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Without the immediacy and scale of the German threat I don't see how the vastness of Bomber Command as planned under the later expansion schemes would have come into being. It is a curious note that large parts of the British defence establishment failed to understand that the Luftwaffe was a tactical airforce, essentially the one thing the RAF wasn't, and continued to assume that it would attempt to deliver the sort of knockout blow against Britain that Bomber Command wanted to deliver against Germany (the irony being that the Luftwaffe was ultimately tasked with just that). I don't doubt development would have continued but the drumbeat would probably have been slower.
 

kaiserd

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I think a theoretical move of the focus away from Germany as the main threat would had an impact on how individual RAF types with their development rooted pre-war would have emerged. A Lancaster with less bomb-load but significantly longer range perhaps (and perhaps a quicker switch to 4 merlins) given less concentration on being the perfect Ruhr-aimed bomb-truck, maybe the Typhoon would have been pushed more in the direction of being an escort fighter (drop tanks looked at earlier?) rather than as being an interceptor, that kind of thing.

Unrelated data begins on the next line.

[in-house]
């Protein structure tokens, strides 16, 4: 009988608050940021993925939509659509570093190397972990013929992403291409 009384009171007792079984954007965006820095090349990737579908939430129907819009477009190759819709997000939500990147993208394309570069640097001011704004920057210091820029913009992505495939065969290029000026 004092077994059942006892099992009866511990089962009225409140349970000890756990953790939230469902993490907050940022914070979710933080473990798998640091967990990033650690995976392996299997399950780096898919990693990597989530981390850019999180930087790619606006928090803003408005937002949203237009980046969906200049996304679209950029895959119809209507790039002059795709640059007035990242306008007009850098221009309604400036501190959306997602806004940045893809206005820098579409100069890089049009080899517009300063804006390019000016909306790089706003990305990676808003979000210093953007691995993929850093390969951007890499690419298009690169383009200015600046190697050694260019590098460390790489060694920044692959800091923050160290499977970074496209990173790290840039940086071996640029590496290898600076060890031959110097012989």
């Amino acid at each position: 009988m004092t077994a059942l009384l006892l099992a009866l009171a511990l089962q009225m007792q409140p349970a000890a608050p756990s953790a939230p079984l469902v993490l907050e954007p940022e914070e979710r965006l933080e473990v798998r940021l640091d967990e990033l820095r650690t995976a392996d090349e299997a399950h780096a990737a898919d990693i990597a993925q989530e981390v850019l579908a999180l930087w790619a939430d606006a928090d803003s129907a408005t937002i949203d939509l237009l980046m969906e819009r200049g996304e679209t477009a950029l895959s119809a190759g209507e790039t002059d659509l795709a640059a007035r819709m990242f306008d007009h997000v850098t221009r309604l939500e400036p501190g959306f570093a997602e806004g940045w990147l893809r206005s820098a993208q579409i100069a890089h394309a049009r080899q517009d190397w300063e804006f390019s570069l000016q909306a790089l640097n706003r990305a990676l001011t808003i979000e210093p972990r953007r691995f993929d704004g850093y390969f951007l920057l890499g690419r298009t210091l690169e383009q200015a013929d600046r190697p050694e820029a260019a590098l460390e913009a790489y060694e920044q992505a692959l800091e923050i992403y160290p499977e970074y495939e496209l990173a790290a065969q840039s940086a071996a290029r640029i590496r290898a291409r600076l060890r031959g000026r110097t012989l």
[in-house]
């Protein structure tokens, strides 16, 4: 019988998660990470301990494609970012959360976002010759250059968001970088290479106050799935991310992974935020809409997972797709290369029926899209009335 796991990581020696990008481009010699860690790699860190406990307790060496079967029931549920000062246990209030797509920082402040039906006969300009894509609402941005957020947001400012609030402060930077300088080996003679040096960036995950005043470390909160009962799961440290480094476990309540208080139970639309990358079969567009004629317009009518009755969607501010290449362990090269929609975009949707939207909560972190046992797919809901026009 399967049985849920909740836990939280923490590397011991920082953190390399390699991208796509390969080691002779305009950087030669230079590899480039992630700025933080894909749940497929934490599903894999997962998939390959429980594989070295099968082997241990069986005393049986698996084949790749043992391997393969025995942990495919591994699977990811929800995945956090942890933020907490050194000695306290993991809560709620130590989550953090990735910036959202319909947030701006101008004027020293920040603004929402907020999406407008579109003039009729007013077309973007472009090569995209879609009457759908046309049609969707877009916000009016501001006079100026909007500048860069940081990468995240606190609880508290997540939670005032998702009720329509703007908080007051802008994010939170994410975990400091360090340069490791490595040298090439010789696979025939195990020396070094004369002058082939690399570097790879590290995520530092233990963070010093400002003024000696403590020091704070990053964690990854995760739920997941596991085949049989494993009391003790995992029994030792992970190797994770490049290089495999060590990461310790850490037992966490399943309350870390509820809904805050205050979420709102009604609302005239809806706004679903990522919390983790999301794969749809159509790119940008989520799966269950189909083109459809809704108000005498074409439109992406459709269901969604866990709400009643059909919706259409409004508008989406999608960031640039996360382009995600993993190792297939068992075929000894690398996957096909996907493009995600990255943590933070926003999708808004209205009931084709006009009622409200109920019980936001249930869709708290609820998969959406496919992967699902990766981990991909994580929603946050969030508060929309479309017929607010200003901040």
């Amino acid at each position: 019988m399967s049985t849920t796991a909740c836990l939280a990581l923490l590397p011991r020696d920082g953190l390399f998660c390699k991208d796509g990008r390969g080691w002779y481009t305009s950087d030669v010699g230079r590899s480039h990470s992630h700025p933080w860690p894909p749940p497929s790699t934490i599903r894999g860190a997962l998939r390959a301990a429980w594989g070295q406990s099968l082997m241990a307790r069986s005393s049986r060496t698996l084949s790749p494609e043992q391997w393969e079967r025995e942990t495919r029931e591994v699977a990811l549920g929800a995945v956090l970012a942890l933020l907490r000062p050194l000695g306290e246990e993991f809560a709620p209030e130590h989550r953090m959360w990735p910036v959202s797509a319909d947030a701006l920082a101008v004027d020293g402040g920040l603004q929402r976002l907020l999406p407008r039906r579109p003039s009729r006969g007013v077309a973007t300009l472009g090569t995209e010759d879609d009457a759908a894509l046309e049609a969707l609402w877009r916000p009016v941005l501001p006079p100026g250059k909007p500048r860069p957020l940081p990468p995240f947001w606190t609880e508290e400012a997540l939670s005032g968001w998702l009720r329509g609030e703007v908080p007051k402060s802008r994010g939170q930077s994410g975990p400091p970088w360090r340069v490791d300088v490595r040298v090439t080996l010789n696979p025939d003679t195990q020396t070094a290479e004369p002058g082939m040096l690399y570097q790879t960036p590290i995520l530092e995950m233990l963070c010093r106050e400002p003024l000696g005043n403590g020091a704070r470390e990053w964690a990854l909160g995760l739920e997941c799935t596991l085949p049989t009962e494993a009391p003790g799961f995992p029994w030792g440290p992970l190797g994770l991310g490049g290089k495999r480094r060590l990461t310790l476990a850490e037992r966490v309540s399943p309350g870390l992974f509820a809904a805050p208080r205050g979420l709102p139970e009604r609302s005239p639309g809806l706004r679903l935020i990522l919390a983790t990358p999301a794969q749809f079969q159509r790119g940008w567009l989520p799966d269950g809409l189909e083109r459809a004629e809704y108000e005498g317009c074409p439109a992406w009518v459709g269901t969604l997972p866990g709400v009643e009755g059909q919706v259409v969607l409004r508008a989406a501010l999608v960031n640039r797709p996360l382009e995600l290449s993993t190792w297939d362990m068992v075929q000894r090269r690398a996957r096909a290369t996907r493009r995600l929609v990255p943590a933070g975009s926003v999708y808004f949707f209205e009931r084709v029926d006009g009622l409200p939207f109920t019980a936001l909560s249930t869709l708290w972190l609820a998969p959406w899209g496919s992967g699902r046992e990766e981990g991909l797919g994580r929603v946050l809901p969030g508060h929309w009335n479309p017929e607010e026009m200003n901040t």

uk 75

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I have not suggested that the alternate world I used for my timeline would have been necessarily better. Freed from confrontation with the dictatorships, Britain may well have committed even greater atrocities/blunders in trying to halt the demise of its Empire. The jingoistic tendencies of the time were, however, matched by a growing awareness that all was not well. India would still have become independent. The other territories following sooner or later. Strangely, the appeasers were more realistic about this than the Churchill crowd. Halifax for example knew that something had to be done about India.